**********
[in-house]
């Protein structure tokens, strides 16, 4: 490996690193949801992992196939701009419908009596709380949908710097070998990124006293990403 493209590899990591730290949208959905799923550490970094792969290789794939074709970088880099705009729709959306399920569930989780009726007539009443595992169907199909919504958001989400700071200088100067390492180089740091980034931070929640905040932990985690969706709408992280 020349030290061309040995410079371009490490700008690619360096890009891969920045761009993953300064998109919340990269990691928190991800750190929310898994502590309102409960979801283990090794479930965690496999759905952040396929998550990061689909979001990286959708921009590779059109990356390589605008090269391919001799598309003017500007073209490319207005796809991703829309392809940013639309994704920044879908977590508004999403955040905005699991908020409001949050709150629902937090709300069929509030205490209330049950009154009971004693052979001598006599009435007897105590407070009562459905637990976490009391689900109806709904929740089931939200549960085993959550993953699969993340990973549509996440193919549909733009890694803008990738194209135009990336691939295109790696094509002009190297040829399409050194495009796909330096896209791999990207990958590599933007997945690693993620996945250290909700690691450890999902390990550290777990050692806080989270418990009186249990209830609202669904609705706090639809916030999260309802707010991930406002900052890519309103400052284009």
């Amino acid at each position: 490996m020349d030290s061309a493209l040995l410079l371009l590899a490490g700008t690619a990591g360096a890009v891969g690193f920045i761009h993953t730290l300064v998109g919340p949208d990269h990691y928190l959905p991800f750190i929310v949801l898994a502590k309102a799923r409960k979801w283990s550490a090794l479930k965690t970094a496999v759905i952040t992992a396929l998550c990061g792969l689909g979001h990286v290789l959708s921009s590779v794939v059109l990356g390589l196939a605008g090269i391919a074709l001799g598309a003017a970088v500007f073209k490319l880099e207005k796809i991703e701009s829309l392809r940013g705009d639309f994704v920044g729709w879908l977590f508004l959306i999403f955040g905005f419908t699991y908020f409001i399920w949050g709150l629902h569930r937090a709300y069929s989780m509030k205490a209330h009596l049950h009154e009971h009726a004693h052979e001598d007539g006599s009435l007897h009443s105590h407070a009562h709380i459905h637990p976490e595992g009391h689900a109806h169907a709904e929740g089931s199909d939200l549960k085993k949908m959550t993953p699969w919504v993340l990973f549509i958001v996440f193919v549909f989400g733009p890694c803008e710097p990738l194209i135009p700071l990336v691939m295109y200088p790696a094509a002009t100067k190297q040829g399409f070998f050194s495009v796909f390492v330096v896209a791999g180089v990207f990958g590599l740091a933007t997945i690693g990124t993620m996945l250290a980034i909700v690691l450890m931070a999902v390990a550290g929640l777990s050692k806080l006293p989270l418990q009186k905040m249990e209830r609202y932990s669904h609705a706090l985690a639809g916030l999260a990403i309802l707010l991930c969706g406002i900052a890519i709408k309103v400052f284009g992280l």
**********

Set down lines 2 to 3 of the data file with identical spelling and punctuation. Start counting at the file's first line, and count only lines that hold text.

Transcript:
């Protein structure tokens, strides 16, 4: 490996690193949801992992196939701009419908009596709380949908710097070998990124006293990403 493209590899990591730290949208959905799923550490970094792969290789794939074709970088880099705009729709959306399920569930989780009726007539009443595992169907199909919504958001989400700071200088100067390492180089740091980034931070929640905040932990985690969706709408992280 020349030290061309040995410079371009490490700008690619360096890009891969920045761009993953300064998109919340990269990691928190991800750190929310898994502590309102409960979801283990090794479930965690496999759905952040396929998550990061689909979001990286959708921009590779059109990356390589605008090269391919001799598309003017500007073209490319207005796809991703829309392809940013639309994704920044879908977590508004999403955040905005699991908020409001949050709150629902937090709300069929509030205490209330049950009154009971004693052979001598006599009435007897105590407070009562459905637990976490009391689900109806709904929740089931939200549960085993959550993953699969993340990973549509996440193919549909733009890694803008990738194209135009990336691939295109790696094509002009190297040829399409050194495009796909330096896209791999990207990958590599933007997945690693993620996945250290909700690691450890999902390990550290777990050692806080989270418990009186249990209830609202669904609705706090639809916030999260309802707010991930406002900052890519309103400052284009």
């Amino acid at each position: 490996m020349d030290s061309a493209l040995l410079l371009l590899a490490g700008t690619a990591g360096a890009v891969g690193f920045i761009h993953t730290l300064v998109g919340p949208d990269h990691y928190l959905p991800f750190i929310v949801l898994a502590k309102a799923r409960k979801w283990s550490a090794l479930k965690t970094a496999v759905i952040t992992a396929l998550c990061g792969l689909g979001h990286v290789l959708s921009s590779v794939v059109l990356g390589l196939a605008g090269i391919a074709l001799g598309a003017a970088v500007f073209k490319l880099e207005k796809i991703e701009s829309l392809r940013g705009d639309f994704v920044g729709w879908l977590f508004l959306i999403f955040g905005f419908t699991y908020f409001i399920w949050g709150l629902h569930r937090a709300y069929s989780m509030k205490a209330h009596l049950h009154e009971h009726a004693h052979e001598d007539g006599s009435l007897h009443s105590h407070a009562h709380i459905h637990p976490e595992g009391h689900a109806h169907a709904e929740g089931s199909d939200l549960k085993k949908m959550t993953p699969w919504v993340l990973f549509i958001v996440f193919v549909f989400g733009p890694c803008e710097p990738l194209i135009p700071l990336v691939m295109y200088p790696a094509a002009t100067k190297q040829g399409f070998f050194s495009v796909f390492v330096v896209a791999g180089v990207f990958g590599l740091a933007t997945i690693g990124t993620m996945l250290a980034i909700v690691l450890m931070a999902v390990a550290g929640l777990s050692k806080l006293p989270l418990q009186k905040m249990e209830r609202y932990s669904h609705a706090l985690a639809g916030l999260a990403i309802l707010l991930c969706g406002i900052a890519i709408k309103v400052f284009g992280l």